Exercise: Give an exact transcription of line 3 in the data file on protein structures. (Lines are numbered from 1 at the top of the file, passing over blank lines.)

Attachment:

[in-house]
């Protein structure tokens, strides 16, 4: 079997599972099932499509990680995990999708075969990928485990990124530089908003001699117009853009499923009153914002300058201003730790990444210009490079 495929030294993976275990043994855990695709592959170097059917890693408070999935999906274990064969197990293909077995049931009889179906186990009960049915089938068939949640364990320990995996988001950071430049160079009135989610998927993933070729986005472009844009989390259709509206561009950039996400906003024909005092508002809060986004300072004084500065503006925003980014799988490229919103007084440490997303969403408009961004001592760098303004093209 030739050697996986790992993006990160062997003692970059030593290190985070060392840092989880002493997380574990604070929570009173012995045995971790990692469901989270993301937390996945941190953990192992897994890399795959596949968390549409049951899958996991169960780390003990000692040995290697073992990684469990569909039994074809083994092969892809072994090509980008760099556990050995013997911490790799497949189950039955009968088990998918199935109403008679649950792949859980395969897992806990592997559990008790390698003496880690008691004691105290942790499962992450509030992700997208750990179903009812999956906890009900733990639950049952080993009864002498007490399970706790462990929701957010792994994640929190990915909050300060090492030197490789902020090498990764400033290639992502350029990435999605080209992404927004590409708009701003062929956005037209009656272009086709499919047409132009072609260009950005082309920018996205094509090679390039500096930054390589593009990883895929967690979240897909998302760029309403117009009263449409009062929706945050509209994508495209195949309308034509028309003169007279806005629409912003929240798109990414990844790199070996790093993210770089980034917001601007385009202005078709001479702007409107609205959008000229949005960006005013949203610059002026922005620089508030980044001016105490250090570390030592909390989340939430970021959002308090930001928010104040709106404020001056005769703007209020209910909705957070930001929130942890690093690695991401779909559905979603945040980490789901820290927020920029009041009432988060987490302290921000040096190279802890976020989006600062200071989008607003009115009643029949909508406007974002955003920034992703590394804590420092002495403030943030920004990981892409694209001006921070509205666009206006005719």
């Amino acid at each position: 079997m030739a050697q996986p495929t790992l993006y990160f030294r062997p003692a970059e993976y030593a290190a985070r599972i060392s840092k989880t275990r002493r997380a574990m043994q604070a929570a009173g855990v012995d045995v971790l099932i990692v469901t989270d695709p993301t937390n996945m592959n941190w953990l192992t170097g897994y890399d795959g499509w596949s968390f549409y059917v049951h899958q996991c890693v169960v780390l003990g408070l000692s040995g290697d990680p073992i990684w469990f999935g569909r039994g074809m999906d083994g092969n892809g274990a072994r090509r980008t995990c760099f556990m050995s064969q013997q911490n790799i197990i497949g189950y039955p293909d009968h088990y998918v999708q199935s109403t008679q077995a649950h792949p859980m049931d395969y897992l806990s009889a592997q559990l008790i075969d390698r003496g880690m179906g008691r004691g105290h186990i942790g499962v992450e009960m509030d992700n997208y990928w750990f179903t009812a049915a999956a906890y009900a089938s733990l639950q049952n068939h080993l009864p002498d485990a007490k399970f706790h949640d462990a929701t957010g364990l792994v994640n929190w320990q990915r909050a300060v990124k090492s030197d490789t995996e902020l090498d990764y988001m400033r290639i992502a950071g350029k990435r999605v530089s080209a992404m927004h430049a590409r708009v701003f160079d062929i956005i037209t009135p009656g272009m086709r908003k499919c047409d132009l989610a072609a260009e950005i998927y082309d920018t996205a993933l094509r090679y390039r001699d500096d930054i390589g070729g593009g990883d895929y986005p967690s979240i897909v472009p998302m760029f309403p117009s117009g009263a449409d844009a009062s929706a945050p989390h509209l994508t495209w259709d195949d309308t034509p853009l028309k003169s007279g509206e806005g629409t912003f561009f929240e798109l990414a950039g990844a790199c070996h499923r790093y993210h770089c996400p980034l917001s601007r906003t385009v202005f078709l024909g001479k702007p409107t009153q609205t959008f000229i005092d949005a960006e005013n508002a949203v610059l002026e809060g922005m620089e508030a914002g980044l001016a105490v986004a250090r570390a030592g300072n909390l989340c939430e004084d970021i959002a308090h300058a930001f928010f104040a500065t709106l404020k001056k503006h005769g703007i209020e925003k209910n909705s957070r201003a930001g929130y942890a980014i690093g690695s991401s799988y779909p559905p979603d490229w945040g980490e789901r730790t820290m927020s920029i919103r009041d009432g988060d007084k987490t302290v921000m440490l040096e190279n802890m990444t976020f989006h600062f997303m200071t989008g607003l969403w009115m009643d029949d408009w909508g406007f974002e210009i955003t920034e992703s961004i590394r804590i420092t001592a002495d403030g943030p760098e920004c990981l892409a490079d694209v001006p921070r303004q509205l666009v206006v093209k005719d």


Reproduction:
């Amino acid at each position: 079997m030739a050697q996986p495929t790992l993006y990160f030294r062997p003692a970059e993976y030593a290190a985070r599972i060392s840092k989880t275990r002493r997380a574990m043994q604070a929570a009173g855990v012995d045995v971790l099932i990692v469901t989270d695709p993301t937390n996945m592959n941190w953990l192992t170097g897994y890399d795959g499509w596949s968390f549409y059917v049951h899958q996991c890693v169960v780390l003990g408070l000692s040995g290697d990680p073992i990684w469990f999935g569909r039994g074809m999906d083994g092969n892809g274990a072994r090509r980008t995990c760099f556990m050995s064969q013997q911490n790799i197990i497949g189950y039955p293909d009968h088990y998918v999708q199935s109403t008679q077995a649950h792949p859980m049931d395969y897992l806990s009889a592997q559990l008790i075969d390698r003496g880690m179906g008691r004691g105290h186990i942790g499962v992450e009960m509030d992700n997208y990928w750990f179903t009812a049915a999956a906890y009900a089938s733990l639950q049952n068939h080993l009864p002498d485990a007490k399970f706790h949640d462990a929701t957010g364990l792994v994640n929190w320990q990915r909050a300060v990124k090492s030197d490789t995996e902020l090498d990764y988001m400033r290639i992502a950071g350029k990435r999605v530089s080209a992404m927004h430049a590409r708009v701003f160079d062929i956005i037209t009135p009656g272009m086709r908003k499919c047409d132009l989610a072609a260009e950005i998927y082309d920018t996205a993933l094509r090679y390039r001699d500096d930054i390589g070729g593009g990883d895929y986005p967690s979240i897909v472009p998302m760029f309403p117009s117009g009263a449409d844009a009062s929706a945050p989390h509209l994508t495209w259709d195949d309308t034509p853009l028309k003169s007279g509206e806005g629409t912003f561009f929240e798109l990414a950039g990844a790199c070996h499923r790093y993210h770089c996400p980034l917001s601007r906003t385009v202005f078709l024909g001479k702007p409107t009153q609205t959008f000229i005092d949005a960006e005013n508002a949203v610059l002026e809060g922005m620089e508030a914002g980044l001016a105490v986004a250090r570390a030592g300072n909390l989340c939430e004084d970021i959002a308090h300058a930001f928010f104040a500065t709106l404020k001056k503006h005769g703007i209020e925003k209910n909705s957070r201003a930001g929130y942890a980014i690093g690695s991401s799988y779909p559905p979603d490229w945040g980490e789901r730790t820290m927020s920029i919103r009041d009432g988060d007084k987490t302290v921000m440490l040096e190279n802890m990444t976020f989006h600062f997303m200071t989008g607003l969403w009115m009643d029949d408009w909508g406007f974002e210009i955003t920034e992703s961004i590394r804590i420092t001592a002495d403030g943030p760098e920004c990981l892409a490079d694209v001006p921070r303004q509205l666009v206006v093209k005719d």